Changing healthcare requires an ability to gracefully navigate between competing interests and ideologies. Depending on "where you sit,” what type of change you want may be different than what your neighbor wants. Change is relative, and aims, goals, and objectives are often dependent on who you are professionally and who you work for. Integrating care, specifically behavioral health and primary care, brings out some of the best and worst of this "where you sit” phenomenon.

To this end, CFHA will host a presidential-style debate for the Friday plenary at our October 4-6 conference in Austin. We will grapple with the question: "Will collaborative care be a mainstream healthcare model within a decade?"  To get you excited for this event, our blog today presents the opening statements of our 4 debaters. As the moderator for the plenary session it will be my job to engage these leaders and hear all sides of the argument. Who will win this debate? Whose side will come out on top? That decision is up to you, dear reader.

 

Randall Reitz

Randall Reitz PhD
is CFHA's Director of Social Media and the the Director of Behavioral Sciences at the St Mary's Family Medicine Residency in Grand Junction, CO.

Collaborative care is still a gangly, pre-pubescent David amongst the Goliaths of healthcare. We lack the scale, strength, and resources of the major industry players. That being said we are on the precipice of something great. Within the next decade the clinical, operational, and financial aspects of collaborative care converge to push our model into the mainstream of healthcare:

  • Clinical: We now have empirical evidence published in top scientific journals that demonstrates the proven effectiveness of collaborative care in terms that even the most hardened insurance executive or corrupt government official could not deny.

  • Operational: The simple reality is that we have experienced exponential growth in the adoption of collaborative care operations at all levels of the American healthcare system. We have already conquered the public sector and are within a decade of conquering the entire system.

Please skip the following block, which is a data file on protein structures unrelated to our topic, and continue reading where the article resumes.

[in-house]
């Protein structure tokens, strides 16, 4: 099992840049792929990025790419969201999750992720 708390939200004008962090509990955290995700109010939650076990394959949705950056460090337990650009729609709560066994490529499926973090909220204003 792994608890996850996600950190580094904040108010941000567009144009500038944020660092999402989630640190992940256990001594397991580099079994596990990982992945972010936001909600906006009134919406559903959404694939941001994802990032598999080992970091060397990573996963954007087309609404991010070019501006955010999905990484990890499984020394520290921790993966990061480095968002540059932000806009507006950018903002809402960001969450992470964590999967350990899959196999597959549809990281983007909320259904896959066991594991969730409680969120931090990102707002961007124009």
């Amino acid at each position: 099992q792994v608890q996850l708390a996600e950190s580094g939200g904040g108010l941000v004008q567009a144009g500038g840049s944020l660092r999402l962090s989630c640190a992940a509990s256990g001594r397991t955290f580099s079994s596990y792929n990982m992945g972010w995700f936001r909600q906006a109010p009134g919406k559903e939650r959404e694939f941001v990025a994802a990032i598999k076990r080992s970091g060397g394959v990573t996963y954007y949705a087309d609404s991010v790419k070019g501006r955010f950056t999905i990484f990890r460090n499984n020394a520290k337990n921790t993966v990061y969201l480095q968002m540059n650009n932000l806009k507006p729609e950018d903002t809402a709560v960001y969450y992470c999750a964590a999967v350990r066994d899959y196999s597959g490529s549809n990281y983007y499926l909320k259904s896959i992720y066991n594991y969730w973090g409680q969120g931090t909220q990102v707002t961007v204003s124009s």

• Financial: Our research and policy advocacy has already won the hearts and minds of policy makers. The teeter-totter of policy and payment is already reaching the tipping point at which the laws, regulations, and reimbursement standards will align to insist on financially sustaining collaborative care as a wholly necessary, fully-funded, and central feature of American healthcare.

Paul Simmons

Paul Simmons MD is a faculty physician at St. Mary’s Family Medicine Residency Program in Grand Junction, Colorado. He enjoys Apple products, black coffee, fountain pens and eponyms.


In this group of true believers, I have the honor of standing boldly as the lone skeptic who has not yet drunk of the collaborative care Kool-Aid. There are several reasons that collaborative care will not, unlike flying cars, be mainstream by 2022.

  • First, the collaborative care clan cites supposedly supportive studies that are flawed, biased and not generalizable to the real world. The evidence-based emperor has no clothes.

  • Second, collaborative care will not be able to overcome its own vagueness and impassioned, but unfocused, hand-waving. If advocates cannot clearly and rigorously define what they’re advocating, passion fails to persuade.

  • Third, the fevered dream of collaborative care will be exposed to the harsh, bright light of financial and payment system realities.

Despite these hard truths, I can hardly hope to persuade the diehards who have pledged their lives and fortunes to the cult of collaboration. Disillusionment is difficult, but we should always prefer reality to the pipe-dream of wishful thinking.


AJ Jayabarathan

Ajantha Jayabarathan MD
20 years of practice in primary care, 10 years of working on television and radio, 8 years of association with the Canadian National working group on shared mental health care, 16 years of raising a family while living in Nova Scotia, Canada, inform my opinions of how health care is evolving in 2012.


Yes and No… so states my reading of the tea leaves of time.

In ten years’ time, if Obamacare is actualized in the United States of America, integration of mental and physical health through collaborative, co-located mental and physical health services will become the mainstream model of care. If the injection of funds and faith into this model of care is thwarted by the politics of 2012, the rate of uptake of this model will be slower and the United States might well be left ten years behind as health care evolves because of this model in the rest of the world.

Meanwhile, in Canada, Australia, New Zealand and the United Kingdom, this model of care has already seeded fertile health care fields and is growing in strength, outcomes and diversity. Coupled with the parallel explosions of the information age via the internet, virtual social networks via social media and electronic management of health care it has steadily gained momentum …..and is now unstoppable.


Eduardo Sanchez

Eduardo Sanchez MD is
Vice President and Chief Medical Officer, BlueCross/Blue Shield-Texas

Opining as a health plan chief medical officer, I believe that the health system will have evolved to a collaborative care model by 2022. The direct and indirect medical costs associated with behavioral health, when it is not recognized and not well managed, can no longer be ignored.